As food editor at The Bee, I get an average two to four books a day – cookbooks, wine books, food anthologies and the like. A few get added to our library at The Bee. Some get reviewed in Wednesday’s Taste section. Most get donated to libraries and benefit auctions.
Right now, 30 new books are stacked on and about my desk as I ponder what to do with them. They include a cookbook by Meredith Brokaw, wife of retired NBC-TV newsman Tom Brokaw, about how they eat and entertain at their Montana ranch (“Big Sky Cooking,” Artisan, $35, 224 pages). I don’t know if we’ll review that one, though I do look forward to testing the recipe for “Tom’s sunset margaritas.”
Mark Kurlansky, who has a knack for making fascinating copy out of ordinary culinary topics – his earlier works include “Cod: A Biography of the Fish that Changed the World” and “Salt: A World History” – is back with “The Big Oyster” (Ballantine, $23.95, 307 pages), an historical survey of the development of New York City as seen through its oyster culture.
I really don’t understand much of the art of Ralph Steadman, but I do appreciate how the wine labels he does for Bonny Doon Vineyards leap out grotesquely from store shelves. Steadman is a wine enthusiast, and he’s now out with his second book on his travels through the world’s wine regions, “Untrodden Grapes” (Harcourt, $35, 246 pages), in which he alternates his wild art with essays on the wines, customs and people he meets on his treks.
And speaking of Ralph Steadman, the label he did for Bonny Doon’s Cardinal Zin zinfandel is one of more than 100 strangely diverting labels that collector Peter May has assembled in the oddest wine book of the year, so far. His “Marilyn Merlot and the Naked Grape: Odd Wines from Around the World” (Quirk, $16.95, 256 pages) not only is a gallery of provocative wine labels but the stories behind them, along with tasting notes on the wines within the bottle. The Marilyn Merlot of the title refers to a series of California wines, while Naked Grape is a range of French wines. More controversial labels include an Italian wine with a portrait of Benito “Il Duce” Mussolini; wines called Rude Boy and Rude Girl, whose labels are printed with temperature sensitive ink that fades away at certain temperatures, stripping him of his shorts, she of her dress; and an Australian semillon whose bare-breasted Queen of Clubs couldn’t be exported to the United States until artist Anelia Pavlova tastefully covered the subject’s chest.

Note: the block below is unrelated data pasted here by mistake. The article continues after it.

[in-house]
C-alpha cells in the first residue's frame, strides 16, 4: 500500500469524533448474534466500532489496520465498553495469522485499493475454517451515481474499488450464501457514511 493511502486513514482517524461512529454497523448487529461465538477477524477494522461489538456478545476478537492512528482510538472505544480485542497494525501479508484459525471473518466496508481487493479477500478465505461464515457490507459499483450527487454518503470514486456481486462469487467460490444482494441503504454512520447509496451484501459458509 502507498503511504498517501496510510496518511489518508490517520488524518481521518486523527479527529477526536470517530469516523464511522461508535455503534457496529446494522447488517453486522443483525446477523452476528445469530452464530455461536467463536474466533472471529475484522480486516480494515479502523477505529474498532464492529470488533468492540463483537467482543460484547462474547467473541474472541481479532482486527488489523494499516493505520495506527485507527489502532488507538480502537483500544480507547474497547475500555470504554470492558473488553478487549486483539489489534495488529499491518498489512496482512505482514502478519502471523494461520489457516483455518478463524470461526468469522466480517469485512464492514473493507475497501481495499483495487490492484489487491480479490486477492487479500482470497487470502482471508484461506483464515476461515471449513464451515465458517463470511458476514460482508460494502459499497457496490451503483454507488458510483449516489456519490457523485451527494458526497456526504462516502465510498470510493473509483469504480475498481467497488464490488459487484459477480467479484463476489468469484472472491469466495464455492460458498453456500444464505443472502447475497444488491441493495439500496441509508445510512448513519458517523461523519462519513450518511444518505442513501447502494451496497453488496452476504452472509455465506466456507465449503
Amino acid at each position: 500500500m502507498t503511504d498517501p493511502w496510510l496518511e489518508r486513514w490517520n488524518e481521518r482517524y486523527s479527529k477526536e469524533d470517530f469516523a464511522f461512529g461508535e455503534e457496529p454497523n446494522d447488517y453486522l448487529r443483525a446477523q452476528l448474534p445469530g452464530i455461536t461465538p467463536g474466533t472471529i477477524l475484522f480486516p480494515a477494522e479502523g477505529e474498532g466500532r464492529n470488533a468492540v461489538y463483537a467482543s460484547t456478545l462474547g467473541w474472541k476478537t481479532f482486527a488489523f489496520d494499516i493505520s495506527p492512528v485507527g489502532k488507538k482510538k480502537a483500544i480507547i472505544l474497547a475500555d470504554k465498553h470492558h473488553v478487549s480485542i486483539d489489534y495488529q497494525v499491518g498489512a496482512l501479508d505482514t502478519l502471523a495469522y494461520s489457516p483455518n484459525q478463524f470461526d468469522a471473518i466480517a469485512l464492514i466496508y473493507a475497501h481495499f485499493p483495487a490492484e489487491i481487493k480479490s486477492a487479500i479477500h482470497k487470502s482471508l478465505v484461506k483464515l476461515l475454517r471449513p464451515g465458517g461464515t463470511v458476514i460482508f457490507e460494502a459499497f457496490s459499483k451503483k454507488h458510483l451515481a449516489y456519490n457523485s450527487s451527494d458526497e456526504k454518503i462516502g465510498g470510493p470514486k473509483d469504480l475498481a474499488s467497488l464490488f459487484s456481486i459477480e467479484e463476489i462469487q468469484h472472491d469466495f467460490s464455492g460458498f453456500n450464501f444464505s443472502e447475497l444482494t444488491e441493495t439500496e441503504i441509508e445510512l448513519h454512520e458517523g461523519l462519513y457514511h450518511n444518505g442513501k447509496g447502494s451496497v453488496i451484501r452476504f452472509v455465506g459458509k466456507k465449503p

The Smithsonian Institution has sent along uncorrected proofs for a book almost certain to become a best seller during the year-end holidays – “How to Feed an Army: Recipes and Lore from the Front Lines” by J.G. Lewin and P.J. Huff (Smithsonian, $15.95, 192 pages). Recipes from the Revolutionary War (hoe cakes) to Operation Iraqi Freedom (“zesty rotini pasta salad...a nice picnic or barbecue dish”) are among the more than 100 dishes in the book. There’s slow-roasted rabbit from the War of 1812, pineapple chicken from the Vietnam War, and chop suey hash from World War I. Most recipes are presented in two formats – one “for an army of 100” and one “for an army of 10.” The book is to be published in August.
Food books can be artistic, sentimental, inspiring and helpful, but rarely are they funny, unless they’re written by Robb Walsh or Calvin Trillin. Wendy McClure, however, is more humorist than cook, and as she helped her parents clean out their basement a few years ago she came across a plastic file box filled with Weight Watchers recipe cards from the 1970s. She recognized them right away as the raw ingredients for an outrageously funny food book. And now it’s been published, “The Amazing Mackerel Pudding Plan: Classic Diet Recipe Cards from the 1970s” (Riverhead Books, $12.95, 121 pages). You can’t cook from this book but you sure can laugh. All she’s done is reproduce the front of each card, then jotted alongside her witty take. Here’s the card for Swiss stew, a casserole of indeterminate red meat and green peas, and McClure’s aside: “Um, Heidi? I have some bad news. It’s about your goats.” Here’s the card for “perfect pizza lunch,” and McClure’s quip: “It’s provolone on tomato puree on white bread, which makes it neither ‘perfect’ nor ‘pizza.’ And I bet you could lose the ‘lunch’ part, too. Literally.”